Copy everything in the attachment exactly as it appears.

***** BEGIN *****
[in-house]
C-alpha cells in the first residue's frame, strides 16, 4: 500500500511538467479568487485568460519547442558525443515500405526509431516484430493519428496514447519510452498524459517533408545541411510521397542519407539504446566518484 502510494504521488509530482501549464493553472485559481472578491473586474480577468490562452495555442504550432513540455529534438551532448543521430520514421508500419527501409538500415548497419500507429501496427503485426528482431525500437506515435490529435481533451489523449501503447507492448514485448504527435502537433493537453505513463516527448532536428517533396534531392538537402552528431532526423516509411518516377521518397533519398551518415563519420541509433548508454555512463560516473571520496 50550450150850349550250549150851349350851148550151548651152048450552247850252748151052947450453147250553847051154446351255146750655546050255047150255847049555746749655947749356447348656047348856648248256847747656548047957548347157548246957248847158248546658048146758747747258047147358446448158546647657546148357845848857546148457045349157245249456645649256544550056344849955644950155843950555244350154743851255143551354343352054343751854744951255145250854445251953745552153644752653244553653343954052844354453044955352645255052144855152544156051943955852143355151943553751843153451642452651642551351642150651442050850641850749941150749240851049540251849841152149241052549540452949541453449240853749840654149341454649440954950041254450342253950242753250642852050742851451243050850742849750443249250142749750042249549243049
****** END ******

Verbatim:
[in-house]
C-alpha cells in the first residue's frame, strides 16, 4: 500500500511538467479568487485568460519547442558525443515500405526509431516484430493519428496514447519510452498524459517533408545541411510521397542519407539504446566518484 502510494504521488509530482501549464493553472485559481472578491473586474480577468490562452495555442504550432513540455529534438551532448543521430520514421508500419527501409538500415548497419500507429501496427503485426528482431525500437506515435490529435481533451489523449501503447507492448514485448504527435502537433493537453505513463516527448532536428517533396534531392538537402552528431532526423516509411518516377521518397533519398551518415563519420541509433548508454555512463560516473571520496 50550450150850349550250549150851349350851148550151548651152048450552247850252748151052947450453147250553847051154446351255146750655546050255047150255847049555746749655947749356447348656047348856648248256847747656548047957548347157548246957248847158248546658048146758747747258047147358446448158546647657546148357845848857546148457045349157245249456645649256544550056344849955644950155843950555244350154743851255143551354343352054343751854744951255145250854445251953745552153644752653244553653343954052844354453044955352645255052144855152544156051943955852143355151943553751843153451642452651642551351642150651442050850641850749941150749240851049540251849841152149241052549540452949541453449240853749840654149341454649440954950041254450342253950242753250642852050742851451243050850742849750443249250142749750042249549243049